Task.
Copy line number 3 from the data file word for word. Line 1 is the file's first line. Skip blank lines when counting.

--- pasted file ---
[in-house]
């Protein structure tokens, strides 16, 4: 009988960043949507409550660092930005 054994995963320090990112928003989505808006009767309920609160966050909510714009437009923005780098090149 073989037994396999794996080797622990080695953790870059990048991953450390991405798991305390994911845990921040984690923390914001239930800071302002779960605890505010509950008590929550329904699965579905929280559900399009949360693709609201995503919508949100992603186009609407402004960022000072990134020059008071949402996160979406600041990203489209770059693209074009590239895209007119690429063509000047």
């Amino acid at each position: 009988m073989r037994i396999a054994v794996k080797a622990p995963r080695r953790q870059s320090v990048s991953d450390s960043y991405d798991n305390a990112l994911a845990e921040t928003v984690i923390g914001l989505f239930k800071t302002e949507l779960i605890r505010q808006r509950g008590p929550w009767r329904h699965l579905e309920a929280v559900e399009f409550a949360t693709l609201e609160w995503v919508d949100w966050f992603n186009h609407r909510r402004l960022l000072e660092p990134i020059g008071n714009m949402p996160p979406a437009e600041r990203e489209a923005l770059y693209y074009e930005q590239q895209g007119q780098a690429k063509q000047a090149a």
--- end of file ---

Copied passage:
């Amino acid at each position: 009988m073989r037994i396999a054994v794996k080797a622990p995963r080695r953790q870059s320090v990048s991953d450390s960043y991405d798991n305390a990112l994911a845990e921040t928003v984690i923390g914001l989505f239930k800071t302002e949507l779960i605890r505010q808006r509950g008590p929550w009767r329904h699965l579905e309920a929280v559900e399009f409550a949360t693709l609201e609160w995503v919508d949100w966050f992603n186009h609407r909510r402004l960022l000072e660092p990134i020059g008071n714009m949402p996160p979406a437009e600041r990203e489209a923005l770059y693209y074009e930005q590239q895209g007119q780098a690429k063509q000047a090149a």